Jan 22, 2013

Cruising Without an “Iron Jenny”: One+ Year Update

To be yourself in a world that is constantly 
Trying to make you something else is 
The greatest accomplishment.
Ralph Waldo Emerson 

Our 'Frankenstein' electrical switches to go from 12V to 60V
One of our experiments living aboard and cruising on Déjàlà is to NOT use an internal combustion (diesel or gasoline) engine for propulsion. We removed the Atomic 4 gas motor shortly after purchasing the boat.

For marina entrances, tight quarters, backing down on the anchor, etc, we installed an electric outboard. Ray Electric outboard uses 60V DC, supplied by ten Trojan L-16 batteries connected in series. A set of switches allows the battery bank to be connected to power house loads at 12V DC. A house bank of over 2,000 amp/hours has proven to be more than adequate! Overall the switch has added 200# to Déjàlà however the location of the majority of that weight (in the batteries = 1,200#) is now in the keel, stiffening our sailboat for even better handling. Another advantage of our electric motor is fewer through-hulls: no need for water intake to cool the engine, exhaust waste, etc.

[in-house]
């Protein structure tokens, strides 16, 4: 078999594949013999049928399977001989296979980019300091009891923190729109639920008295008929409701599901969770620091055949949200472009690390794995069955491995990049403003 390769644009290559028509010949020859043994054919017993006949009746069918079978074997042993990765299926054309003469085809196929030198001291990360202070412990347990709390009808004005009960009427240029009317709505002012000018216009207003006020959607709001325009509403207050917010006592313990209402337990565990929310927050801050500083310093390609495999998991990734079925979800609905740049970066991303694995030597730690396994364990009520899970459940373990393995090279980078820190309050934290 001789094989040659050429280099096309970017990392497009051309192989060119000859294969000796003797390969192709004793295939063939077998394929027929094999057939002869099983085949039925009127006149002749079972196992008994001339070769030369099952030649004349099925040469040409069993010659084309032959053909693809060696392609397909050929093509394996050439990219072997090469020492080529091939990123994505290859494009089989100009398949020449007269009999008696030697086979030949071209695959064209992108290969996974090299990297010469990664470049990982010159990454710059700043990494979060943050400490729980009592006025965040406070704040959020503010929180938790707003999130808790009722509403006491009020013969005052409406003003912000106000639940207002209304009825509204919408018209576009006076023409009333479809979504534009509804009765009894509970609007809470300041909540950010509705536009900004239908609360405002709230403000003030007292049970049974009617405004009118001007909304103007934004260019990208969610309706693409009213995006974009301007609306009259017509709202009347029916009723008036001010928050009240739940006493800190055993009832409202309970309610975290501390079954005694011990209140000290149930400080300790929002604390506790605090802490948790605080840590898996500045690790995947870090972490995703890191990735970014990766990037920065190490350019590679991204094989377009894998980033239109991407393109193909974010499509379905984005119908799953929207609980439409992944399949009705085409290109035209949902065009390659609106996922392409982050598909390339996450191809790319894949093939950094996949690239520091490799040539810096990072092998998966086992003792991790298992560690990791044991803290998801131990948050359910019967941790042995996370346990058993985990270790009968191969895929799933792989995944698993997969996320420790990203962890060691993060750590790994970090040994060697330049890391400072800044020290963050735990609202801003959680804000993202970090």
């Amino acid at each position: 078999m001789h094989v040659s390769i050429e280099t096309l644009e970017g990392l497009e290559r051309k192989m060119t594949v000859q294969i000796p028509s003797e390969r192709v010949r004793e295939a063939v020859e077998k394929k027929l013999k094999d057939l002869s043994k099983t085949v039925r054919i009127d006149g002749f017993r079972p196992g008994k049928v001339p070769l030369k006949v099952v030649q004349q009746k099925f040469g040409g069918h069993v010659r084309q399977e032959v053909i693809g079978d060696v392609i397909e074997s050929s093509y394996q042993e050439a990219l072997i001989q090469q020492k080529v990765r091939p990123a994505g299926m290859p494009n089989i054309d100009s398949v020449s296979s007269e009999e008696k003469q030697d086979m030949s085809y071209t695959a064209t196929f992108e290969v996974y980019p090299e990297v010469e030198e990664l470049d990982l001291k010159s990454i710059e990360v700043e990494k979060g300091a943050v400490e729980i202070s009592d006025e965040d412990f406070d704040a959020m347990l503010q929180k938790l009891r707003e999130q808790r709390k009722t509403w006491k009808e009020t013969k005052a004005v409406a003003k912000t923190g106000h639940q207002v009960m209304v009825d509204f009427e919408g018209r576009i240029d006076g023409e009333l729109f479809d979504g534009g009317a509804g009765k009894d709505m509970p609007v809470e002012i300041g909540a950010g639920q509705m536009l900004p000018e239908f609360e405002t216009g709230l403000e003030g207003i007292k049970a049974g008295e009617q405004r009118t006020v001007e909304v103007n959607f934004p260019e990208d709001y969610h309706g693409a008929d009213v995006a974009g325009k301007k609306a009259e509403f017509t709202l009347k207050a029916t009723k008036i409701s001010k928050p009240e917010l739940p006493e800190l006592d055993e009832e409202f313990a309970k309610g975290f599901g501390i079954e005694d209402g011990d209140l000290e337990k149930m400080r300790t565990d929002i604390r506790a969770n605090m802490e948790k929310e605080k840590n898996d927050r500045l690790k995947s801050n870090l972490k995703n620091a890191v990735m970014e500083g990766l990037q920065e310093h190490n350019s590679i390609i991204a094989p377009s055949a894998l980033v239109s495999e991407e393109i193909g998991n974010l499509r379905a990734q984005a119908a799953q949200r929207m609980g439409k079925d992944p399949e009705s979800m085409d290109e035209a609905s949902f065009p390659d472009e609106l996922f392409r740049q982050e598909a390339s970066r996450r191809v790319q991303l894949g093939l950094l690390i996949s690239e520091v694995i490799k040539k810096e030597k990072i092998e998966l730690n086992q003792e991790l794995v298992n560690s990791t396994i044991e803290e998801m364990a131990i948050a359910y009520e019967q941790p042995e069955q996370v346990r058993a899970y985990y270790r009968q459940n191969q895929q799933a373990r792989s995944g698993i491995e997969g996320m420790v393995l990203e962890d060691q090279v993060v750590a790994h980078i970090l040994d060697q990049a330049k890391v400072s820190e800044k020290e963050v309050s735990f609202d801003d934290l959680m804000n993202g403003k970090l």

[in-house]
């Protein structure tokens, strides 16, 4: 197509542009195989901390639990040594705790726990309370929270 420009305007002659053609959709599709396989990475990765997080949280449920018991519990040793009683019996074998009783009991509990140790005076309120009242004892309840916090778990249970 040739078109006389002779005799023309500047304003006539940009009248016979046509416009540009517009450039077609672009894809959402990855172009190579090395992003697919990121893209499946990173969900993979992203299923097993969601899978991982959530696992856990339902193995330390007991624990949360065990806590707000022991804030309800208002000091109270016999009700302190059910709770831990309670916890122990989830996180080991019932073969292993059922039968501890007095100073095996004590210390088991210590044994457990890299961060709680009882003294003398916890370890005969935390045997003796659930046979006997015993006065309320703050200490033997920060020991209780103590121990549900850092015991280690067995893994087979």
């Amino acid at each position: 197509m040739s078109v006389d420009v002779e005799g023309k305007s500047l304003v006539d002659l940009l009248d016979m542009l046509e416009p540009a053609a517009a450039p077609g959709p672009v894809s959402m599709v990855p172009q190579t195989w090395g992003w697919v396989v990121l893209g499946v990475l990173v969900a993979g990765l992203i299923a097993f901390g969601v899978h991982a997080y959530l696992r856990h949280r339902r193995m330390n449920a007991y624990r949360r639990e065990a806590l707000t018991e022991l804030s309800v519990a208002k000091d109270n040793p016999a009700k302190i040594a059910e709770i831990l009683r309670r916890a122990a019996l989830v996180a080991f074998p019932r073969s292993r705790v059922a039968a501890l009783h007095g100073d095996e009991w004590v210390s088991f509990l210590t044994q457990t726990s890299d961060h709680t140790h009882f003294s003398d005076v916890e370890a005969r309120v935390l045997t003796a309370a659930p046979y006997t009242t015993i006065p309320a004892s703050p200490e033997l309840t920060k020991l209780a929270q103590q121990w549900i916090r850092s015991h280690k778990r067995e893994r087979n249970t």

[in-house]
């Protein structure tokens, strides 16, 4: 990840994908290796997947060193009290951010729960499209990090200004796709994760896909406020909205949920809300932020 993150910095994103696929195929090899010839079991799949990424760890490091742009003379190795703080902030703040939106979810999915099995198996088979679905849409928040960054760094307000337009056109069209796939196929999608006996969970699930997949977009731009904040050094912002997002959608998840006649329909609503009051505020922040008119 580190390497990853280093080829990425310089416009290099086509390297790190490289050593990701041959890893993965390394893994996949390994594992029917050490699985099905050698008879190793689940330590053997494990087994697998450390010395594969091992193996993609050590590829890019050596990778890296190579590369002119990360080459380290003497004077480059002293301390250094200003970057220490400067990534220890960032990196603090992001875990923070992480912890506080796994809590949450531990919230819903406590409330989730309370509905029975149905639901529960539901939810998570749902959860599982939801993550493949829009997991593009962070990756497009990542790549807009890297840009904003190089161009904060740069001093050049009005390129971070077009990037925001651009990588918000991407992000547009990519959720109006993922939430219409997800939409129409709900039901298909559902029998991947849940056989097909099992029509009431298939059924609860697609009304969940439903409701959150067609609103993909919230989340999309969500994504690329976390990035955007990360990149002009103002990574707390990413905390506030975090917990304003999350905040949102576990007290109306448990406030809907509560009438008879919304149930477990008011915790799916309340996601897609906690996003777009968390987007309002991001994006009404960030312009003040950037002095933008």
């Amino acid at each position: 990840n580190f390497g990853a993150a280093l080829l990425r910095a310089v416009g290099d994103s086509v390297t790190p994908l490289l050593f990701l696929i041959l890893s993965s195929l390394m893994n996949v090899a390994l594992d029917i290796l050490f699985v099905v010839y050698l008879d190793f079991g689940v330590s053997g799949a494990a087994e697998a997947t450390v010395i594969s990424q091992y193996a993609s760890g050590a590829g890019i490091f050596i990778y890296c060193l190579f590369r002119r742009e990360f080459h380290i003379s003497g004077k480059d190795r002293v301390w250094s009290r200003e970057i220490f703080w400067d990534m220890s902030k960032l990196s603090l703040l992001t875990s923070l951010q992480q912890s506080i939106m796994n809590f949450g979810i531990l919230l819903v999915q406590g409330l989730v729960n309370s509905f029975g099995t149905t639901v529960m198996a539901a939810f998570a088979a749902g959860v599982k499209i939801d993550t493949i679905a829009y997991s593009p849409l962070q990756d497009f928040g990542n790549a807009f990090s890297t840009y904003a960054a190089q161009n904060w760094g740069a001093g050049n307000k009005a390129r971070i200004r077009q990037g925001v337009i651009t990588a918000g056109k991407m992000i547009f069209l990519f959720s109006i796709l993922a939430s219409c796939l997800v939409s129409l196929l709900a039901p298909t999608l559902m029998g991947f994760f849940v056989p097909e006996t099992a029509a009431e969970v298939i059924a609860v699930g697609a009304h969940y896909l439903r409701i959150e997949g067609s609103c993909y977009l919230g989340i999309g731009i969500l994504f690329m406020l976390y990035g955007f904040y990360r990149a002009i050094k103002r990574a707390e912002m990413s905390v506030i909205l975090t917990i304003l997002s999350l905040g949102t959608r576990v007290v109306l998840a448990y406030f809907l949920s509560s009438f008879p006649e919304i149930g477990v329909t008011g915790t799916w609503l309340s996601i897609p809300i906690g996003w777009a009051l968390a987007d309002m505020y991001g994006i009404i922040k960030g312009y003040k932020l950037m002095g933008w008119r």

When switched to 60V mode, we have 400 amp/hours available for motoring. With calm seas and wind, Déjàlà (16,500 pounds, 35 feet) makes 3 knots at 20 amps, giving a theoretical range of 30 miles at 50% discharge. Pushing against current getting into Santa Rosalia, we burned 40 amps an hour to maintain 3 knots for 90 minutes. Our longest motor journey was entering San Diego by trying to stay out of the way of a submarine and under the guide of machine guns; about three hours at 3 knots.